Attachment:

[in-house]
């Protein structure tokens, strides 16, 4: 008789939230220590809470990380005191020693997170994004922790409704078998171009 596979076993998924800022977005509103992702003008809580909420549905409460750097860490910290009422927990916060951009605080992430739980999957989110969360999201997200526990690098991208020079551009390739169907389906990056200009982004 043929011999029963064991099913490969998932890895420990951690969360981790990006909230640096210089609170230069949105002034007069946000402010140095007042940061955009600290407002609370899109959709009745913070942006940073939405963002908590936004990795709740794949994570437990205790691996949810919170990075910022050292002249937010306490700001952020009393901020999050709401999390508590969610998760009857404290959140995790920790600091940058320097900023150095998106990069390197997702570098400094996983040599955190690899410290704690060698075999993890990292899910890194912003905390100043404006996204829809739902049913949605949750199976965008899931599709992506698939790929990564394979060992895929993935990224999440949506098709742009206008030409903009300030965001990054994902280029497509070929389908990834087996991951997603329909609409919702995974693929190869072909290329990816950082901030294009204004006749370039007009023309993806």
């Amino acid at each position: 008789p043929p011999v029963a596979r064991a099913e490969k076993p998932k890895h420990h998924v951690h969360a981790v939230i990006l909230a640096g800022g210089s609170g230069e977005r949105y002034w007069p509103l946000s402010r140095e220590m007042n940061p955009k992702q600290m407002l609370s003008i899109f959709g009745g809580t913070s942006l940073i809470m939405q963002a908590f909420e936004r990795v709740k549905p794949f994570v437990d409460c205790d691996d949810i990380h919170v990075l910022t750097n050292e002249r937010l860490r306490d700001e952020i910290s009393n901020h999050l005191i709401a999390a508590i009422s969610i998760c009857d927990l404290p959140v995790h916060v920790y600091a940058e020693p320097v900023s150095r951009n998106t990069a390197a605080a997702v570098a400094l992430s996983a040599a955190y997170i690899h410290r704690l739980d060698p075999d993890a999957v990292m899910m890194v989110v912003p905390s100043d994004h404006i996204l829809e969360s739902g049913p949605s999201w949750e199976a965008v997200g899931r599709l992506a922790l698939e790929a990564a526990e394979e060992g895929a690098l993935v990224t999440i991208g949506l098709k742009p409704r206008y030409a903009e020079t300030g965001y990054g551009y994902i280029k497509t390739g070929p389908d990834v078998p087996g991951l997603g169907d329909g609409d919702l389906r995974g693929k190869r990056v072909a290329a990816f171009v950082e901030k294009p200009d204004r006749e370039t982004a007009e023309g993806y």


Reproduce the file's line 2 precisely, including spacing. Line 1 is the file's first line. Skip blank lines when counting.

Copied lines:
């Protein structure tokens, strides 16, 4: 008789939230220590809470990380005191020693997170994004922790409704078998171009 596979076993998924800022977005509103992702003008809580909420549905409460750097860490910290009422927990916060951009605080992430739980999957989110969360999201997200526990690098991208020079551009390739169907389906990056200009982004 043929011999029963064991099913490969998932890895420990951690969360981790990006909230640096210089609170230069949105002034007069946000402010140095007042940061955009600290407002609370899109959709009745913070942006940073939405963002908590936004990795709740794949994570437990205790691996949810919170990075910022050292002249937010306490700001952020009393901020999050709401999390508590969610998760009857404290959140995790920790600091940058320097900023150095998106990069390197997702570098400094996983040599955190690899410290704690060698075999993890990292899910890194912003905390100043404006996204829809739902049913949605949750199976965008899931599709992506698939790929990564394979060992895929993935990224999440949506098709742009206008030409903009300030965001990054994902280029497509070929389908990834087996991951997603329909609409919702995974693929190869072909290329990816950082901030294009204004006749370039007009023309993806």